"At best, his conduct was negligent, which is insufficient to bring criminal charges in South Dakota,” Beadle County State's Attorney Michael Moore, who helped handle the case, added.
Crash investigators determined Ravnsborg was not on his phone at the exact moment of impact, but had been one minute before.
They could also tell he walked right by the body of 55-year-old Joseph Boever while surveying the crash scene with his cellphone flashlight; but because it was a "very dark night" and there was no lighting on the stretch of road, Sovell deduced Ravnsborg — as well as the sheriff who attended the scene — might not have seen him.
"I appreciate, more than ever, that the presumption of innocence placed within our legal system continues to work," Ravnsborg said in a statement following the charges.
Boever's family meanwhile expressed frustration and disappointment, not just at the leniency, but at the amount of time it had taken to get there.
"I was afraid the charge would be something on the order of crossing the white line," the victim's cousin Nick Nemec said. "And that's exactly what the charge was."
He said he expected the family to now pursue civil action.
original story 9/14/2020 2:52 PM
The Attorney General of South Dakota reported hitting a deer with his car on Saturday night — but he'd actually killed a pedestrian, investigators say.
Jason Ravnsborg was driving home from a Republican fundraiser in Redfield, a 110 mile journey, along a rural stretch of Highway 14 when he was involved in a collision.
According to a statement by the Department of Public Safety issued on Monday, Ravnsborg informed Hyde County Sheriff's Office that he'd hit a deer. It was not made clear when he contacted the authorities.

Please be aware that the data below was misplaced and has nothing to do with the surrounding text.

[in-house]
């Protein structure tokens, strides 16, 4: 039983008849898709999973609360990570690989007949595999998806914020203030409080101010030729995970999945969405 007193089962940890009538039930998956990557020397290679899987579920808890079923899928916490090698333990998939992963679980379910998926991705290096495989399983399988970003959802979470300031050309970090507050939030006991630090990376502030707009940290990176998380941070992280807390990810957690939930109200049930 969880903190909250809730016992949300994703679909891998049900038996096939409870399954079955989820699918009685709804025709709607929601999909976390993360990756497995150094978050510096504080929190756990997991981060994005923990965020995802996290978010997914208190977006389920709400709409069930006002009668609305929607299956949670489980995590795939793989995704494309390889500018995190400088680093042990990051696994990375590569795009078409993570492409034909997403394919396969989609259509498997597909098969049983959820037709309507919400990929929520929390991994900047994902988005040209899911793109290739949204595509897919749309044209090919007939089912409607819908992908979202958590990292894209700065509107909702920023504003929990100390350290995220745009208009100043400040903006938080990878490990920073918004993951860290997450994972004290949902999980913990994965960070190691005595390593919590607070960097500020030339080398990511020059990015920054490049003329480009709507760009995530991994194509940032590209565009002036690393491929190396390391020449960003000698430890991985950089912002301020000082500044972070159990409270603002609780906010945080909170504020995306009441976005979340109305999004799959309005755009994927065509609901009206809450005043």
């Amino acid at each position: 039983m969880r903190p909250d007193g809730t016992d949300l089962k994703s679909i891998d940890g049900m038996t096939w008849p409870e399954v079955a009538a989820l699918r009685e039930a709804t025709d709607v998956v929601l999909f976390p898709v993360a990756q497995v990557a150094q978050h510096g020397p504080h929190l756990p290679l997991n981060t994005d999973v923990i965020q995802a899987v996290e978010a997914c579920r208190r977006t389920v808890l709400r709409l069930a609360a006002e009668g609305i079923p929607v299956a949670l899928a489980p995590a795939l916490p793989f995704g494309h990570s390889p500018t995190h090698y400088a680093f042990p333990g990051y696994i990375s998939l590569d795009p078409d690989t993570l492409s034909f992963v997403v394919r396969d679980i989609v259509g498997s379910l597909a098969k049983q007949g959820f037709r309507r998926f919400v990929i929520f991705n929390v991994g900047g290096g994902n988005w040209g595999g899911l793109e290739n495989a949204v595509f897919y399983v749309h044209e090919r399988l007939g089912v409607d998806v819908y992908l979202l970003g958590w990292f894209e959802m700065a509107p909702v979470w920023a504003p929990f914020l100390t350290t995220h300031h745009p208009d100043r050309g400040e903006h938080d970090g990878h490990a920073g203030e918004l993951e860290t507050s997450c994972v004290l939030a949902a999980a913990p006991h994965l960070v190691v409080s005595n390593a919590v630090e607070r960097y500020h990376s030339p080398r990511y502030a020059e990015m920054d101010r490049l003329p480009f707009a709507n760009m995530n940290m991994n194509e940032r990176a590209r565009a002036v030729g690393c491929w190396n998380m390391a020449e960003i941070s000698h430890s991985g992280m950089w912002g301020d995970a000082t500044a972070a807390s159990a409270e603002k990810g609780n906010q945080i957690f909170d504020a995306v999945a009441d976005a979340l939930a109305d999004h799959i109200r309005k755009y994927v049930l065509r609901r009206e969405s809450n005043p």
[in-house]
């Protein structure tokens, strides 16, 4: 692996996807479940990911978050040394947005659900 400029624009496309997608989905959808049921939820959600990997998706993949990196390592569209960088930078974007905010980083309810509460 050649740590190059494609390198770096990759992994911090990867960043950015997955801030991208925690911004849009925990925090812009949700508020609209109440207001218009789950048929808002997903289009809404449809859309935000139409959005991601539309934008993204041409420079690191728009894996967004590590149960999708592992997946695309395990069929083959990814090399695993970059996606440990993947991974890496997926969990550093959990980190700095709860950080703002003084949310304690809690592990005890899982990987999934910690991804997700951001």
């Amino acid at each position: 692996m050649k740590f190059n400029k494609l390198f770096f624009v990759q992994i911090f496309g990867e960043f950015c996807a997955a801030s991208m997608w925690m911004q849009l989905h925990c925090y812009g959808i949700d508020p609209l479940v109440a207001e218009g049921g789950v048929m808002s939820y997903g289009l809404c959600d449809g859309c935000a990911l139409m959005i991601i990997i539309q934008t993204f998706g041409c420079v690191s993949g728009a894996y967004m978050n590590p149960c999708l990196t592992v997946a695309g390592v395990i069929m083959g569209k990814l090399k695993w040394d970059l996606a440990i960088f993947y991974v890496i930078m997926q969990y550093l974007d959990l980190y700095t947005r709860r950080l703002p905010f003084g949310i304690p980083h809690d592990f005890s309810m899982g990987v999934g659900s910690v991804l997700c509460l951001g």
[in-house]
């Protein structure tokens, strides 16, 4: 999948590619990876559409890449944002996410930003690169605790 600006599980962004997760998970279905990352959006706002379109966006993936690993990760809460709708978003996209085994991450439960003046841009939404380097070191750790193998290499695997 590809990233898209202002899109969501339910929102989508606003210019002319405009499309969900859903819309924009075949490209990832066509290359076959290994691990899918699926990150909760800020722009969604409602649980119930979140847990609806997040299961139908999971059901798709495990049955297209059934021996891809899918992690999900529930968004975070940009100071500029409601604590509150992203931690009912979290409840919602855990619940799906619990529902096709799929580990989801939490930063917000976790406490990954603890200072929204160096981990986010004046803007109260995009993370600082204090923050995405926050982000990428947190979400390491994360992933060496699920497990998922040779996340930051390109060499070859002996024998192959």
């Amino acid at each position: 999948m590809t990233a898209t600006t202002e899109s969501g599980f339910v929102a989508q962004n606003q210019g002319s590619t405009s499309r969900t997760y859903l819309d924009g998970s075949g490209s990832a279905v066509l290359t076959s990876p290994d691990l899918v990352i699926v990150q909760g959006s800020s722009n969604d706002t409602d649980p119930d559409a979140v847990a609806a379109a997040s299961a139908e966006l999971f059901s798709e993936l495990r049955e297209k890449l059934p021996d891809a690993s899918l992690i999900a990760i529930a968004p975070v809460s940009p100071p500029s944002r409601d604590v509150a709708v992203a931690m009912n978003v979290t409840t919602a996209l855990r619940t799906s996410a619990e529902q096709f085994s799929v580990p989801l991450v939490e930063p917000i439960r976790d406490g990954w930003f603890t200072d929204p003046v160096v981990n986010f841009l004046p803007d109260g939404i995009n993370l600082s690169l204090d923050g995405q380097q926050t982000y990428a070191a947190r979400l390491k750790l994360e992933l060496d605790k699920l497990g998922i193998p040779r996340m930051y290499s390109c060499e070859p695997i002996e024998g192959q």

But on Sunday morning, investigators found the body of a 55-year-old man at the scene.
The victim, later identified as Joseph Boever, had crashed his truck earlier on Saturday, AP reported.
According to relatives, he was walking near the roadside towards his crippled vehicle, when he was run over.
In a statement of his own the AG said he was "shocked and filled with sorrow" over the incident, but did not get into the details. His office said he thought he'd hit a deer and immediately called 911; they insisted he had not been drinking before the crash.
The DPS statement did not mention the cause of the crash, if speeding was a factor or if charges are pending.
However Ravnsborg does have a history of speeding: in the four years leading up to his election in 2018 he racked up six separate speeding tickets, as well as two other motorist violations, for driving a vehicle without a proper exhaust and muffler system in 2015, and a seat belt violation in 2017, the Argus Leader reported.
The victim's cousin Nick Nemec confirmed Boever had crashed into a hay bale near the road on Saturday evening; his brother had given him a ride home — about a mile and a half away — before they made plans to make repairs on Sunday.
He said the family were frustrated and suspicious it took almost a day to identify his cousin as the victim.
"I don't know if cousin Joe was laying on the highway for 22 hours or if they had bagged him up before that," his cousin said.